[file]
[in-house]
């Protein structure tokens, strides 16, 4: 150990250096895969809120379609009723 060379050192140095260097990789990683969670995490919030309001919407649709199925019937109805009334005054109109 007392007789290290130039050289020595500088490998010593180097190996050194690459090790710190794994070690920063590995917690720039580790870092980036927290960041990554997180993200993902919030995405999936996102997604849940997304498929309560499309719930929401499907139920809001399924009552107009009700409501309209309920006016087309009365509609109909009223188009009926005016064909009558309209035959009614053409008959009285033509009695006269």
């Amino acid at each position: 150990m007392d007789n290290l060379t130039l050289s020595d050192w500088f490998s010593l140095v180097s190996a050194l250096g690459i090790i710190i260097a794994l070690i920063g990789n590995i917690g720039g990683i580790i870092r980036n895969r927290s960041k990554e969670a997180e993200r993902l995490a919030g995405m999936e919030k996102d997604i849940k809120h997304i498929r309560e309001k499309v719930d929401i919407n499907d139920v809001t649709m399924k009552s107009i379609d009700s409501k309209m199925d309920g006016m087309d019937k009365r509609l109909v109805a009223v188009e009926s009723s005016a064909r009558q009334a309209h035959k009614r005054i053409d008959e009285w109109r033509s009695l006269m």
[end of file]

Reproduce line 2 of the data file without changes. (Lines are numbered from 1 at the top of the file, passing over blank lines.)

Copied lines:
């Protein structure tokens, strides 16, 4: 150990250096895969809120379609009723 060379050192140095260097990789990683969670995490919030309001919407649709199925019937109805009334005054109109 007392007789290290130039050289020595500088490998010593180097190996050194690459090790710190794994070690920063590995917690720039580790870092980036927290960041990554997180993200993902919030995405999936996102997604849940997304498929309560499309719930929401499907139920809001399924009552107009009700409501309209309920006016087309009365509609109909009223188009009926005016064909009558309209035959009614053409008959009285033509009695006269």